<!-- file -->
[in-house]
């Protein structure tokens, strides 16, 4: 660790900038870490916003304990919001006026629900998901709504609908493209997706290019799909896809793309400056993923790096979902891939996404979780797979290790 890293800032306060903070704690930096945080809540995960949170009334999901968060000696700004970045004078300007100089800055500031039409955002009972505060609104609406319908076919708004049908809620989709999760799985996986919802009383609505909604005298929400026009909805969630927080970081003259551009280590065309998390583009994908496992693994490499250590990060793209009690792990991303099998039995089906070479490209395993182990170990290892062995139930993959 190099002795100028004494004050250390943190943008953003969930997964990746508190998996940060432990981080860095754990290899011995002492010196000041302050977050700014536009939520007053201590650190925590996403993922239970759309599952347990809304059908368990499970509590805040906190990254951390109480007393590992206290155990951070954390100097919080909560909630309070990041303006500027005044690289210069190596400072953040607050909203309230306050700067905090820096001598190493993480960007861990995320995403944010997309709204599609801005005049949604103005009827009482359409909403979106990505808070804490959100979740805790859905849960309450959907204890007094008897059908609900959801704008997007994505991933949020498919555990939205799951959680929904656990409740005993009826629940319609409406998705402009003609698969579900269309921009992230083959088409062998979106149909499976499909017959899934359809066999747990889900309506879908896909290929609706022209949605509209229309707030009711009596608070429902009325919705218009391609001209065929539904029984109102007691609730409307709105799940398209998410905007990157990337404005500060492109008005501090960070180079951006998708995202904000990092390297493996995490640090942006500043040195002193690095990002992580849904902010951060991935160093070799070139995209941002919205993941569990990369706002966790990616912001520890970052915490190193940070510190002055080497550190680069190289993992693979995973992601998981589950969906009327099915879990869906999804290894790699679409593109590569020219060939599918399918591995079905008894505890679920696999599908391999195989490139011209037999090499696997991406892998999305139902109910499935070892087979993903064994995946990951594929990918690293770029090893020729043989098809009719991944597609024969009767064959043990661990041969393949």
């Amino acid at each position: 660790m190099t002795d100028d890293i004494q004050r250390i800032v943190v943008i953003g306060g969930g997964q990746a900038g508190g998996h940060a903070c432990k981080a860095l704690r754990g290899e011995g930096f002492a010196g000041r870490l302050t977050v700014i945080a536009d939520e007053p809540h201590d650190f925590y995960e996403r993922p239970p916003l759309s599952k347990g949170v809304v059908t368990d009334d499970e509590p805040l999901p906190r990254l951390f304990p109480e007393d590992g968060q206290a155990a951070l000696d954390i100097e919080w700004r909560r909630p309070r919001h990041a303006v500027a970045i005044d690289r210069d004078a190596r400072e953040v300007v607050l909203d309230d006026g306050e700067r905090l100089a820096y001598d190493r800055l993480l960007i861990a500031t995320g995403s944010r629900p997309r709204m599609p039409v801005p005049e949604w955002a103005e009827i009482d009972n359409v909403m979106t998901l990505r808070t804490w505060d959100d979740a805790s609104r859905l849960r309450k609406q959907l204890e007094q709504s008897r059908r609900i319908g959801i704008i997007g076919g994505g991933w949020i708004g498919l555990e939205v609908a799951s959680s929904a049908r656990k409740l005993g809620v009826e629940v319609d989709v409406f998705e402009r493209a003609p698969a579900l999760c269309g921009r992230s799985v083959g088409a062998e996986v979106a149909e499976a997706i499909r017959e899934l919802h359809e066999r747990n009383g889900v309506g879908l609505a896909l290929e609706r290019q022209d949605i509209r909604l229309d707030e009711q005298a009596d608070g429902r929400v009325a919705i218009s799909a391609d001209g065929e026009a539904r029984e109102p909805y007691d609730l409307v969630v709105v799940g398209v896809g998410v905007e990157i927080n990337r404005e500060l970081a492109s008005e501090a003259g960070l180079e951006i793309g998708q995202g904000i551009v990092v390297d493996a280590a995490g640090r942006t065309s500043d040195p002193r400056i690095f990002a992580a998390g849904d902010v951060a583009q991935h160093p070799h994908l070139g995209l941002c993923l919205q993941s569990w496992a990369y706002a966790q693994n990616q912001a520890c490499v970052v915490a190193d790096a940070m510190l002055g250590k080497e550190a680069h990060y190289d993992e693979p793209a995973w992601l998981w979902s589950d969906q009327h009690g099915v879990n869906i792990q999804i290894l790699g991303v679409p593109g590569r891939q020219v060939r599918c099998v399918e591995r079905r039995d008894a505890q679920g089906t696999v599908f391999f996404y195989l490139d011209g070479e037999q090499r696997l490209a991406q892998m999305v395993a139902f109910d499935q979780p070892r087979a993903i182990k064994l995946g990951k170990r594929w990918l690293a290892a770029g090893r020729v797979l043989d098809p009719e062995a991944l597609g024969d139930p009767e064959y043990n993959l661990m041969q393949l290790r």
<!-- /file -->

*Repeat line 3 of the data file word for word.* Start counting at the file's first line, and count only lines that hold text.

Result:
């Amino acid at each position: 660790m190099t002795d100028d890293i004494q004050r250390i800032v943190v943008i953003g306060g969930g997964q990746a900038g508190g998996h940060a903070c432990k981080a860095l704690r754990g290899e011995g930096f002492a010196g000041r870490l302050t977050v700014i945080a536009d939520e007053p809540h201590d650190f925590y995960e996403r993922p239970p916003l759309s599952k347990g949170v809304v059908t368990d009334d499970e509590p805040l999901p906190r990254l951390f304990p109480e007393d590992g968060q206290a155990a951070l000696d954390i100097e919080w700004r909560r909630p309070r919001h990041a303006v500027a970045i005044d690289r210069d004078a190596r400072e953040v300007v607050l909203d309230d006026g306050e700067r905090l100089a820096y001598d190493r800055l993480l960007i861990a500031t995320g995403s944010r629900p997309r709204m599609p039409v801005p005049e949604w955002a103005e009827i009482d009972n359409v909403m979106t998901l990505r808070t804490w505060d959100d979740a805790s609104r859905l849960r309450k609406q959907l204890e007094q709504s008897r059908r609900i319908g959801i704008i997007g076919g994505g991933w949020i708004g498919l555990e939205v609908a799951s959680s929904a049908r656990k409740l005993g809620v009826e629940v319609d989709v409406f998705e402009r493209a003609p698969a579900l999760c269309g921009r992230s799985v083959g088409a062998e996986v979106a149909e499976a997706i499909r017959e899934l919802h359809e066999r747990n009383g889900v309506g879908l609505a896909l290929e609706r290019q022209d949605i509209r909604l229309d707030e009711q005298a009596d608070g429902r929400v009325a919705i218009s799909a391609d001209g065929e026009a539904r029984e109102p909805y007691d609730l409307v969630v709105v799940g398209v896809g998410v905007e990157i927080n990337r404005e500060l970081a492109s008005e501090a003259g960070l180079e951006i793309g998708q995202g904000i551009v990092v390297d493996a280590a995490g640090r942006t065309s500043d040195p002193r400056i690095f990002a992580a998390g849904d902010v951060a583009q991935h160093p070799h994908l070139g995209l941002c993923l919205q993941s569990w496992a990369y706002a966790q693994n990616q912001a520890c490499v970052v915490a190193d790096a940070m510190l002055g250590k080497e550190a680069h990060y190289d993992e693979p793209a995973w992601l998981w979902s589950d969906q009327h009690g099915v879990n869906i792990q999804i290894l790699g991303v679409p593109g590569r891939q020219v060939r599918c099998v399918e591995r079905r039995d008894a505890q679920g089906t696999v599908f391999f996404y195989l490139d011209g070479e037999q090499r696997l490209a991406q892998m999305v395993a139902f109910d499935q979780p070892r087979a993903i182990k064994l995946g990951k170990r594929w990918l690293a290892a770029g090893r020729v797979l043989d098809p009719e062995a991944l597609g024969d139930p009767e064959y043990n993959l661990m041969q393949l290790r």